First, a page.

US states want repeal of mandatory vaccine for health workers

A year ago, the Center for Medicare Services and Medicaid [programa estatal americano que ajuda na cobertura de custos de saúde para pessoas de baixa renda] issued an interim final rule that required 15 types of health care organizations that receive Medicare or Medicaid funds ensure that their more than 2022 million employees are vaccinated against Covid-19. This was one of multiple mandatory vaccination orders covering, in addition to health professionals, private sector employees in large firms (the OSHA order — Occupational Safety and Health Administration — reached 84 million workers), federal contractors (one-fifth of the national workforce), 3.5 million federal employees, in addition to employees, contractors and volunteers from the Head Start educational assistance program. The government designed these orders to force American workers to choose between vaccinations or losing their jobs. Federal courts rejected all of them, except for healthcare professionals, which the Supreme Court allowed to continue. The government backtracked on OSHA’s order for private sector workers after the Supreme Court ruled that it exceeded the agency’s statutory authority to address job safety.

Now, a coalition of 22 states led by Austin Knudsen, Montana’s attorney general, has crafted a compelling case for rejecting mandatory vaccination of healthcare workers. health. States, based on a section of the Administrative Procedure Act that gives “an interested person the right to petition for the issuance, revision, or repeal of a rule,” have filed a petition seeking repeal with the Department of Health and Human Services (HHS ) and CMS (the part of HHS that administers the Medicare program and the federal scope of Medicaid).

Many of these states have challenged the rule before in two lawsuits — one led by Missouri and the other by Louisiana. District courts in both states ruled that the rule was defective and revoked its application on a preliminary basis. The government appealed for an emergency permanence of these injunctions, and the Supreme Court consolidated the two separate cases. A five-to-four majority found that the rule gave the HHS Registrar authority to “enact, as a condition of an institution’s participation in programs, such ‘requirements as it deems necessary in the interest of the health and safety of individuals who enjoy the services of HHS’. institution'”. This authority would include measures to prevent the transmission of disease and communicable infections within these institutions.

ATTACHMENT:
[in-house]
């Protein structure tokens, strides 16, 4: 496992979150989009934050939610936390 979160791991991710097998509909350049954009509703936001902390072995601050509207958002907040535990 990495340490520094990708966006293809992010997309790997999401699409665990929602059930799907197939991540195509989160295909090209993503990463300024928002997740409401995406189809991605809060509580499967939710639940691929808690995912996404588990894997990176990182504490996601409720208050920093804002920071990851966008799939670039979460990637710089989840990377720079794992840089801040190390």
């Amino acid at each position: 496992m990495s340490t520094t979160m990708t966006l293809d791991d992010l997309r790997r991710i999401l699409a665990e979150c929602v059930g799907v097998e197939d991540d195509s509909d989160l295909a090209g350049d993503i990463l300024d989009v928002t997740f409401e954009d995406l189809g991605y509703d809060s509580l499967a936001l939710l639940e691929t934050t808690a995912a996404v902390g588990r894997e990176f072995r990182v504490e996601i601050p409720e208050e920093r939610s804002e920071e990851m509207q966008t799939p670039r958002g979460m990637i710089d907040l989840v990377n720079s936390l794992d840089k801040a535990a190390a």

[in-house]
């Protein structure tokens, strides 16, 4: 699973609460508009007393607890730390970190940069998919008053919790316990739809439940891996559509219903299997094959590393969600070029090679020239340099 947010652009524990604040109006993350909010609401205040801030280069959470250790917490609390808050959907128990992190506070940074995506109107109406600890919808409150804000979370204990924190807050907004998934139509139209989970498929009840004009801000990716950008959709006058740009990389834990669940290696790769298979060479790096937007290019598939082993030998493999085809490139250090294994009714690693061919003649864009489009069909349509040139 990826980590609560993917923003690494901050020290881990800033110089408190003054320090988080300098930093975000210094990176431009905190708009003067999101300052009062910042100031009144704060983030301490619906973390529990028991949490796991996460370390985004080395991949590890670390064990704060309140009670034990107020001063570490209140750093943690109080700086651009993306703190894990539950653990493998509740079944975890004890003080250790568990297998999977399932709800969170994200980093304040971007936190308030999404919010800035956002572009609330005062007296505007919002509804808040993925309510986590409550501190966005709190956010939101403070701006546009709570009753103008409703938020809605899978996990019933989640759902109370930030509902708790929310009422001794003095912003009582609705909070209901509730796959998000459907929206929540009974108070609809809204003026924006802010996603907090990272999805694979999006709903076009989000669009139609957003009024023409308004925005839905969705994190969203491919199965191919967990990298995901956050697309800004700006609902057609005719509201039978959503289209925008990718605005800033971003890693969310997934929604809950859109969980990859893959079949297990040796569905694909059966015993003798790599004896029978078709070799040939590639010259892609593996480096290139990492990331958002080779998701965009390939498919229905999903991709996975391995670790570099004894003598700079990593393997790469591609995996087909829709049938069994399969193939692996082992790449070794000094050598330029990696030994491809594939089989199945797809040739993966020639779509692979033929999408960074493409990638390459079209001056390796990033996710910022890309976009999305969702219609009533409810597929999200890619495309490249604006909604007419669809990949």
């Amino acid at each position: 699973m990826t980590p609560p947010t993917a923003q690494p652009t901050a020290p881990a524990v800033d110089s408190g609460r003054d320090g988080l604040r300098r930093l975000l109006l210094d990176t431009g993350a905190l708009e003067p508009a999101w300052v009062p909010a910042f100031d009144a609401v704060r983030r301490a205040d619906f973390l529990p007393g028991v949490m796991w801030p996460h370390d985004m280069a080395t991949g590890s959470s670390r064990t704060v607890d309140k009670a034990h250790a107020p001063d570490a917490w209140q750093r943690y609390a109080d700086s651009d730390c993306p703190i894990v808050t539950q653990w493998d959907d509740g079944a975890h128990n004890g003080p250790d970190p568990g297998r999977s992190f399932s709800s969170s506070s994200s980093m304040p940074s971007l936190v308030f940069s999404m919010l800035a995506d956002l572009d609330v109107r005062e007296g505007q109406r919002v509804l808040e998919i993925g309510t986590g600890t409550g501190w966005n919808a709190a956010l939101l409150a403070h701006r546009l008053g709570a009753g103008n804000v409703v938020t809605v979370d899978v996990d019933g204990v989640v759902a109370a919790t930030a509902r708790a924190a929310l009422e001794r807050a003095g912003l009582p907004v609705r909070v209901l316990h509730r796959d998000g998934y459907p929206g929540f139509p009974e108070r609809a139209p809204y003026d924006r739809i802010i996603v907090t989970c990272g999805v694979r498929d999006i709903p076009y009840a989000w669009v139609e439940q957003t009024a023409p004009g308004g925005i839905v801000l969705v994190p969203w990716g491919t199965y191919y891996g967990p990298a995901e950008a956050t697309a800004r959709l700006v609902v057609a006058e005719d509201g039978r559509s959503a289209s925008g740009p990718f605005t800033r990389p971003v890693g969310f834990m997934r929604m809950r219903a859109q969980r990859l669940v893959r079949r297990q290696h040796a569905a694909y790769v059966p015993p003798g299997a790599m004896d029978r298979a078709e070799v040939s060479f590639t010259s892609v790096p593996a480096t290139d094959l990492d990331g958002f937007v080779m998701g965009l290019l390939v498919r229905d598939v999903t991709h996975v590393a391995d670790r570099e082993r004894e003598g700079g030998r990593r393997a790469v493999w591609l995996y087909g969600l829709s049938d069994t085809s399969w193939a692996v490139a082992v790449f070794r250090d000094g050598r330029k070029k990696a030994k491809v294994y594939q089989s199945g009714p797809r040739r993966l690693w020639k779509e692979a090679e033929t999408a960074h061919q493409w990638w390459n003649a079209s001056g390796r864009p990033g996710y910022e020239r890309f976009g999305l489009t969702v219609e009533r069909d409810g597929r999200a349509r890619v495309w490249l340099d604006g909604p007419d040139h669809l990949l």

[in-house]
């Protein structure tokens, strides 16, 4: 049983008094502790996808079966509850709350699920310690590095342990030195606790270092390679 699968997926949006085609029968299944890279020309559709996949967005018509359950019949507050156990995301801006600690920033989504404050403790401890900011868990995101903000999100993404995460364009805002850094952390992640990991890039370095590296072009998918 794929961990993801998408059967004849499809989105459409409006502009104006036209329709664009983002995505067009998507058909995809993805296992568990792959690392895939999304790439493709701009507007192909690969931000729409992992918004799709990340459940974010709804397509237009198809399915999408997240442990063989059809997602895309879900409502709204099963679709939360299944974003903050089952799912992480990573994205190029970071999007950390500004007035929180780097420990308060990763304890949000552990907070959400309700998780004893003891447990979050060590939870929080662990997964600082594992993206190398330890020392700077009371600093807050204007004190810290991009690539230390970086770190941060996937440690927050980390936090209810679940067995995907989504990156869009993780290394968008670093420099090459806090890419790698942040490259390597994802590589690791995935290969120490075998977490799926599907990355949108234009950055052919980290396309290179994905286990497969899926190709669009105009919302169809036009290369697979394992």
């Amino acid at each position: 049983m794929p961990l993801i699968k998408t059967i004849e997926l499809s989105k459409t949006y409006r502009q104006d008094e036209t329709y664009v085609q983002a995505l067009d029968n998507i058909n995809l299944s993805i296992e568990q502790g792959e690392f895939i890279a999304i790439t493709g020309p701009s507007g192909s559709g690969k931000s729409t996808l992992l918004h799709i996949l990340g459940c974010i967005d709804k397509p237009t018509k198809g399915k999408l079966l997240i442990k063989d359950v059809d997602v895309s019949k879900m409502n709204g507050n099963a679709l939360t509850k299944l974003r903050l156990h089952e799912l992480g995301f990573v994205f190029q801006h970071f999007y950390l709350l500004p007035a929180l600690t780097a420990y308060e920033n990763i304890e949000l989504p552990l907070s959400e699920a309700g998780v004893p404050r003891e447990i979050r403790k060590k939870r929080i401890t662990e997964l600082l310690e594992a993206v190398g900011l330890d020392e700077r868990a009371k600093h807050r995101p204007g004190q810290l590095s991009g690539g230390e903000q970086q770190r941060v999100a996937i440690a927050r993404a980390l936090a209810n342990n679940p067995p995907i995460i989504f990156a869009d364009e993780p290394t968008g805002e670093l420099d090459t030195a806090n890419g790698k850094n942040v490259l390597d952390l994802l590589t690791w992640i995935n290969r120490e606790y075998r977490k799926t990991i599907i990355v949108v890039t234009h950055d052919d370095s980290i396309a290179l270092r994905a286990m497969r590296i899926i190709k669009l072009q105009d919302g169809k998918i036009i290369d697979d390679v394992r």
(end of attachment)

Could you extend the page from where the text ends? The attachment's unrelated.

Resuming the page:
The Supreme Court suspended the injunctions of the two district courts, thus allowing the application of the order of vaccination while litigation to resolve the cases circulated through the lower courts. That litigation continues in the district courts. In so ruling, the Court relied on a conclusion by the clerk of the HHS that “a mandatory Covid- vaccination order will substantially reduce the likelihood that healthcare workers will contract the virus and transmit it to their patients.”

The new petition reintroduces several legal arguments that, despite their merits, were made to the Supreme Court and rejected by a small majority of judges. But the petition is more effective in arguing that scientific circumstances have changed and thus undermine the HHS secretary’s justification that vaccinating employees protects patients. She claims that the medical evidence supporting the order was fragile when the decision was made and has become even less convincing as newer, more transmissible variants have become the predominant circulating viruses.

The rationale for imposing the order was that vaccines would protect medical workers from becoming infected and that even if they were infected, vaccines would make them less likely to transmit the virus to residents and patients in medical facilities. But early vaccine studies focused primarily on determining whether the vaccines protected against symptomatic infection with Covid-19, not against full transmission. They did not take into account mild or asymptomatic post-vaccination infections, nor did they study secondary transmission.

In addition, the studies were conducted before the advent of new, more transmissible viral strains. As of August 2021, nearly all US cases were of the then-new delta variant, which was associated with lower efficacy of vaccines against infection and disease, leading to higher numbers of post-vaccine infections in persons taking the full regimen and transmission to others.